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Wendy's explores bringing Uber-style pricing to its fast-food restaurants

Wendy's to introduce surge pricing in 2025
Wendy's to introduce surge pricing in 2025 02:12

Patrons of Wendy's may soon pay varying prices for their burgers, as the fast-food chain intends to bring Uber-like surge pricing to its menu.

"As early as 2025, we plan to test a number of features such as AI-enabled menu changes and suggestive selling based on factors, such as weather, that we think will provide great value and an improved customer and crew experience," a Wendy's spokesperson told CBS News in an email.

The strategy involves so-called dynamic pricing — also known as surge pricing — which has the cost of a product or service fluctuating based on factors like rush hour and whether it's raining.

Wendy's sought to reassure customers by saying the new technology would be used to offer discounts and not to hike prices when demand is high. 

"We said these menuboards would give us more flexibility to change the display of featured items. This was misconstrued in some media reports as an intent to raise prices when demand is highest at our restaurants. We have no plans to do that and would not raise prices when our customers are visiting us most," the chain stated in an email late Tuesday.

Wendy's CEO Kirk Tanner told an earnings call earlier this month that Wendy's is investing $20 million to roll out digital menu boards to all U.S. company-operated restaurants by the end of 2025.

"Beginning as early as 2025, we will begin testing more enhanced features like dynamic pricing and daypart offerings, along with AI-enabled menu changes and suggestive selling," he added. "As we continue to show the benefit of this technology in our company-operated restaurants, franchisee interest in digital menu boards should increase, further supporting sales and profit growth across the system."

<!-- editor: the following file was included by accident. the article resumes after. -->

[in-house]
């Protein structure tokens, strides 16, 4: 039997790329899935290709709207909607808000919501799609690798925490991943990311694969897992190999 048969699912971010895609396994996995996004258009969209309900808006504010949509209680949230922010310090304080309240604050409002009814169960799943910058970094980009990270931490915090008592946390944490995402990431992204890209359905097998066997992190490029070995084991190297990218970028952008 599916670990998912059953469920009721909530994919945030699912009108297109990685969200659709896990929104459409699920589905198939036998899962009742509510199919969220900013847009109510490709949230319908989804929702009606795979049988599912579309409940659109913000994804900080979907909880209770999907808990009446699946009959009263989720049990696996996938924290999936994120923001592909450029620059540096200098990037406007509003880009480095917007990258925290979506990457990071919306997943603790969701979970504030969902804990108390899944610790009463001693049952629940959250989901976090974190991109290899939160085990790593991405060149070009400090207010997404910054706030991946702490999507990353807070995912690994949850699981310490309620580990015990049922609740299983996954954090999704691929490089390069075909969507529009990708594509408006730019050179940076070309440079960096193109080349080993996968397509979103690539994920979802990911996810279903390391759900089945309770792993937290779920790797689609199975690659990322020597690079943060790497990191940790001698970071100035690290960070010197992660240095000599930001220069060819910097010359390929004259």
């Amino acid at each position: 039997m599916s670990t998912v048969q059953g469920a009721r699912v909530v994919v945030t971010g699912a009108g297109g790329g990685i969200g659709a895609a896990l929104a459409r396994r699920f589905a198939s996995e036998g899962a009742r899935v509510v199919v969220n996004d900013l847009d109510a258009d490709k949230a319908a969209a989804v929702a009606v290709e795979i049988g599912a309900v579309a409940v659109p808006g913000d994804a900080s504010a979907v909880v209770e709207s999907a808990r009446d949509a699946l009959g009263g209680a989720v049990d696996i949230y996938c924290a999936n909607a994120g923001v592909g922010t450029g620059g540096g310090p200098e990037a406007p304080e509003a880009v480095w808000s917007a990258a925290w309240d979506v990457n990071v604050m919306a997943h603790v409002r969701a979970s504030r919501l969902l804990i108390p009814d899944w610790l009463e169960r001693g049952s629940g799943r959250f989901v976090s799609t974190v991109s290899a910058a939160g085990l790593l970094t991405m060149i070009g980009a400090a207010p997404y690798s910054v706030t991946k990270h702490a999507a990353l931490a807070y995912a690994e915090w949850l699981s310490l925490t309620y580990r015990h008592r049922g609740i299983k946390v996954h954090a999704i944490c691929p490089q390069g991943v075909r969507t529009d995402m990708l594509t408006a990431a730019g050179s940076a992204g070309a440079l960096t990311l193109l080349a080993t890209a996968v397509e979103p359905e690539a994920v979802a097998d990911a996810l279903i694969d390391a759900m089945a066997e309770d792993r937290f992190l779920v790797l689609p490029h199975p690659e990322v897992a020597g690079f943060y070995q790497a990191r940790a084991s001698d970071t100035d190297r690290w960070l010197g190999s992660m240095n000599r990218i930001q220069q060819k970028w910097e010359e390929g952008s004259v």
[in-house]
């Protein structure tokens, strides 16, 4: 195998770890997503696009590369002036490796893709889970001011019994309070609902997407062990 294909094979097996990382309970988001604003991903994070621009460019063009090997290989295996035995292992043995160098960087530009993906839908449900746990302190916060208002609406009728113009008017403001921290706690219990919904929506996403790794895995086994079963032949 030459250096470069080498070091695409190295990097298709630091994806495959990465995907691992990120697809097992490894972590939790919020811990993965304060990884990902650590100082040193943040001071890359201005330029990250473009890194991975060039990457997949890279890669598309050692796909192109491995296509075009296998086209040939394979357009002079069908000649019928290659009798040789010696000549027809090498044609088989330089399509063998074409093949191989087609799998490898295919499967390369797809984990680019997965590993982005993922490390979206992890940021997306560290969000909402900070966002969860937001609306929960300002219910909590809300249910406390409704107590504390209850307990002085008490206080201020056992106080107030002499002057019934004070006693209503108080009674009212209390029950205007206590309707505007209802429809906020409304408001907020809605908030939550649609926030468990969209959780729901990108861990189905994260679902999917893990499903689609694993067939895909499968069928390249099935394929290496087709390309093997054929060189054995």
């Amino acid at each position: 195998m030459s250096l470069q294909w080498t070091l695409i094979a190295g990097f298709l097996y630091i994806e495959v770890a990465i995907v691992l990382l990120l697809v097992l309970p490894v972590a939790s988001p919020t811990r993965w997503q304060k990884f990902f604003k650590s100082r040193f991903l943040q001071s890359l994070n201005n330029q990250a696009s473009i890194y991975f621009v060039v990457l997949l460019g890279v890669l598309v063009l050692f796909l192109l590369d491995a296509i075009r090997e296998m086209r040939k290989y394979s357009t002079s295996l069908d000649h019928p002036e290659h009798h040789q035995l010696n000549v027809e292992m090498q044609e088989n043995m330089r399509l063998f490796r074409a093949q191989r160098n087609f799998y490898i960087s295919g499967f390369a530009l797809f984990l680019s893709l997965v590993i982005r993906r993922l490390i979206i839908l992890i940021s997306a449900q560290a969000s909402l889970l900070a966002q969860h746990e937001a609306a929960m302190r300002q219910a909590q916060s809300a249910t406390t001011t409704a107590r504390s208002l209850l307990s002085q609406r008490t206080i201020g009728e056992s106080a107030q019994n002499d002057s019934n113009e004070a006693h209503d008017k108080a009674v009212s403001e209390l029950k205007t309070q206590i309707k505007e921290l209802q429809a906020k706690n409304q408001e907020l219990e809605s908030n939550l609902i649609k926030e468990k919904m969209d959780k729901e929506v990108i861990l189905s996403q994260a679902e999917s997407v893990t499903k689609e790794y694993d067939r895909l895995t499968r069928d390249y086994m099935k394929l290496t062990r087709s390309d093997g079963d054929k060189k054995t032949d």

Tanner, a longtime PepsiCo executive, took the helm as CEO earlier this month, succeeding Todd Penegor, who had served as Wendy's chief executive since 2016. Last year, Penegor announced a restructuring intended to speed decision-making and invest more in new restaurant development, particularly overseas. 

The burger business' bleeding edge

The restaurant chain's experiment also highlights how customer-facing companies are looking to tap so-called generative AI to improve everything from ordering products online to offering personalized shopping experiences.

Wendy's rolled out its "Wendy's Fresh AI" drive-thru in several restaurants, which uses generative AI to improve the speed and accuracy of the drive-thru, the CEO said. 

The spokesperson for the Dublin, Ohio-based burger chain said Wendy's investments in technology would give it "flexibility to change the menu more easily," helping to drive traffic and "providing value during slower parts of the day." Such features are also increasingly important as more fast-food customers place orders online or though apps.

"This has been around in a few industries already, but in the context of fast food, it's a new development and is pushing the technology to new places," Steven Suranovic, an associate professor of economics at George Washington University, told CBS News. 

Surge pricing is uncommon, but not unprecedented, in the food and beverage industry. It was adopted by Britain's biggest pub company, Stonegate Group, which in the fall began charging about 25 cents more for a pint on weekends and evenings at about 800 of the 4,000 pubs it operates, the New York Times reported in September.

"You may end up with those surge moments when prices are higher and customers wish for the day of fixed prices, and you just knew what you were going to get," offered Suranovic. "There's a certain amount of irritation, after growing up in a world where the price is the price, and then you jump into this environment." 

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Airlines are a prime example of dynamic pricing and the potential frustration involved in trying to navigate different fares from one day to the next, Suranovic added. That proved to be the case for AMC Entertainment. The globe's biggest theater chain last summer dropped its plan to charge more for movie seats in prime locations, after testing the practice to negative reviews in three states. 

In order to make the concept fly, Wendy's will have to emphasize their ability to lower prices at off-peak times, according to Suranovic. "It can hurt to be the first to initiate," he said. "People have options — they can go to McDonald's." 

That aligns with what Wendy is planning. A spokesperson noted the technology would allow it to "change the menu offerings at different times of day and offer discounts and value offers to our customers more easily, particularly in the slower times of day."

Founded in 1969 and known for its square hamburgers and Frosty dessert, Wendy's and its franchisees operate 6,030 restaurants in the U.S. and 1,210 eateries in 32 foreign countries.

—The Associated Press contributed to this report.

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